Injia emerged after it was agreed he would be formally charged within the court building, not at a police station. Earlier today he briefly appeared in the Waigani District Court, where the case was adjourned until July.

Also today, underscoring the continued tensions, about 30-40 police reportedly loyal to Somare erected a blockade around the parliament building and prevented vehicles entering and leaving.

The explosive political crisis in Papua New Guinea is bound up with sharpening geostrategic tensions throughout the Asia-Pacific. The Obama administration, backed by Australian Prime Minister Gillard, has moved to bolster its diplomatic and military standing in the region to counter China’s growing influence. This aggressive strategic “pivot” has in several East Asian countries seen political figures pressured out of office for obstructing the drive against Beijing. Somare had long manoeuvred with Australia’s rivals, including China, and had stymied Canberra’s efforts to permanently station Australian Federal Police and other officials in the country. His removal from office was warmly welcomed, as O’Neill is closely aligned with Australian imperialism.

The Gillard government continues to recognise the legitimacy of O’Neill’s government, despite the Supreme Court twice ruling it illegal. The affair provides a stark demonstration of the way that the Australian government uses rhetoric about “governance” and “democracy” against governments that it has targeted for removal, in the South Pacific and elsewhere, but is silent when regimes aligned with its strategic interests suppress their opponents.

Gillard reportedly spoke with O’Neill last night and urged “restraint”. Australian Foreign Minister Bob Carr recommended the charges against the chief justice be dropped, but, like Gillard, emphasised that the key issue is for planned elections to proceed on June 23. “As long as nothing affects the election timetable, I’m placated by what I hear out of the country,” Carr stated.

Canberra hopes that the vote will put an end to the instability in Papua New Guinea. Earlier this year O’Neill and his colleagues had attempted to postpone the elections, in violation of the constitution, but backed down in the face of widespread opposition among ordinary people and after Australian Foreign Minister Carr threatened to impose sanctions.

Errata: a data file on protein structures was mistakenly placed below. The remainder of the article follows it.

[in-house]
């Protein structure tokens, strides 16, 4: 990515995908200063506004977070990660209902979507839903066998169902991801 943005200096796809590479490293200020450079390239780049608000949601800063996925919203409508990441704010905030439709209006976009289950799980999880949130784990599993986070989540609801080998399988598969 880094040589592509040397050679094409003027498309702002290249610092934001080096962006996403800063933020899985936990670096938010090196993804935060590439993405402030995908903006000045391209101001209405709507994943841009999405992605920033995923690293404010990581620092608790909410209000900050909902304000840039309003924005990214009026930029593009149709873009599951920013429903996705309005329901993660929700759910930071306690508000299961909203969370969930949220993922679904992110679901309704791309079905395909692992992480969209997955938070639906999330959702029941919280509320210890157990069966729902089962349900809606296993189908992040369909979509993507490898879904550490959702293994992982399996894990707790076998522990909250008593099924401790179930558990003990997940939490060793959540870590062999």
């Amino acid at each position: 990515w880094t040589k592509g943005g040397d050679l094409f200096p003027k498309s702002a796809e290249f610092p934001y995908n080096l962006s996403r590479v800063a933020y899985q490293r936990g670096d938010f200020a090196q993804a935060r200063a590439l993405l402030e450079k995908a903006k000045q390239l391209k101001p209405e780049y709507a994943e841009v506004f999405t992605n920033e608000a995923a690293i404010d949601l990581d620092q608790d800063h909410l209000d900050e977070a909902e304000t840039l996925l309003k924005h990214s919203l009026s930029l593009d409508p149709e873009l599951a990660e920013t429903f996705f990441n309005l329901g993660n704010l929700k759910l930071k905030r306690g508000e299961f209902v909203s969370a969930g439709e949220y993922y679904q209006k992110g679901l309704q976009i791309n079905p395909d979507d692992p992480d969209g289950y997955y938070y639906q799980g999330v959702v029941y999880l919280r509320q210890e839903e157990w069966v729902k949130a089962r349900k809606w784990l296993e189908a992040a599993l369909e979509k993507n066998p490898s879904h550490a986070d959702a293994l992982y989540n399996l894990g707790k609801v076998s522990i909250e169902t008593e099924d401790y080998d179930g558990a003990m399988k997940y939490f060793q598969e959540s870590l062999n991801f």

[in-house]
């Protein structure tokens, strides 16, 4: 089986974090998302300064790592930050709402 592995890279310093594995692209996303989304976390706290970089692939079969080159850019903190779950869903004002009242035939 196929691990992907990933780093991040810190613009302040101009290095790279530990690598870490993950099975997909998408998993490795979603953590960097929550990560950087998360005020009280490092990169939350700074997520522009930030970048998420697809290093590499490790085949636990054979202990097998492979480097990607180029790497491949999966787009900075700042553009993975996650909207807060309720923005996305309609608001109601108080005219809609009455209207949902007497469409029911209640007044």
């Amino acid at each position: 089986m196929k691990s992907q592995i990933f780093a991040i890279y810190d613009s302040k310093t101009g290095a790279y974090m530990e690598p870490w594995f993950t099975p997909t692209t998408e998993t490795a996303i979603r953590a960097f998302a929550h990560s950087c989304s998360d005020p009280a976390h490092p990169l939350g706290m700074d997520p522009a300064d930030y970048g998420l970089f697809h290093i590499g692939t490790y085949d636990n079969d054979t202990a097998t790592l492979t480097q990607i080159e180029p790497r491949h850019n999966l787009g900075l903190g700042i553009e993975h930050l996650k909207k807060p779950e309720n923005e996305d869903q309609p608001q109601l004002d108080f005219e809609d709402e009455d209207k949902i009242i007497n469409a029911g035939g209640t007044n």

The elections provide Canberra with a welcome pretext to bolster its military presence in its former colony. Last Friday the Australian government leased three helicopters to the PNG Defence Force, as part of a “Combined Joint Task Force” providing air surveillance during the election period. According to an article in the National, the task force comprises “more than a hundred aircrew and technical experts from PNG, Australia and New Zealand.” The three helicopters “will be based in Mt Hagen and deployed to trouble spots in the Highlands.”

These “trouble spots” centre on the massive LNG investment in the area, developed by a US-Australian consortium led by ExxonMobil. Still under construction, the project has sparked numerous clashes with local landowners and tribes, who have complained of environmental damage and inadequate compensation. Securing the $16 billion investment is a central priority of the Australian and American governments.

O’Neill has violently suppressed all opposition to the LNG project, deploying the military to the site earlier this year. Last week he declared that more troops would be sent during the election campaign. “I want to assure everyone, including the investors, that the protection and security of the PNG LNG project is a top priority in this security exercise,” he explained.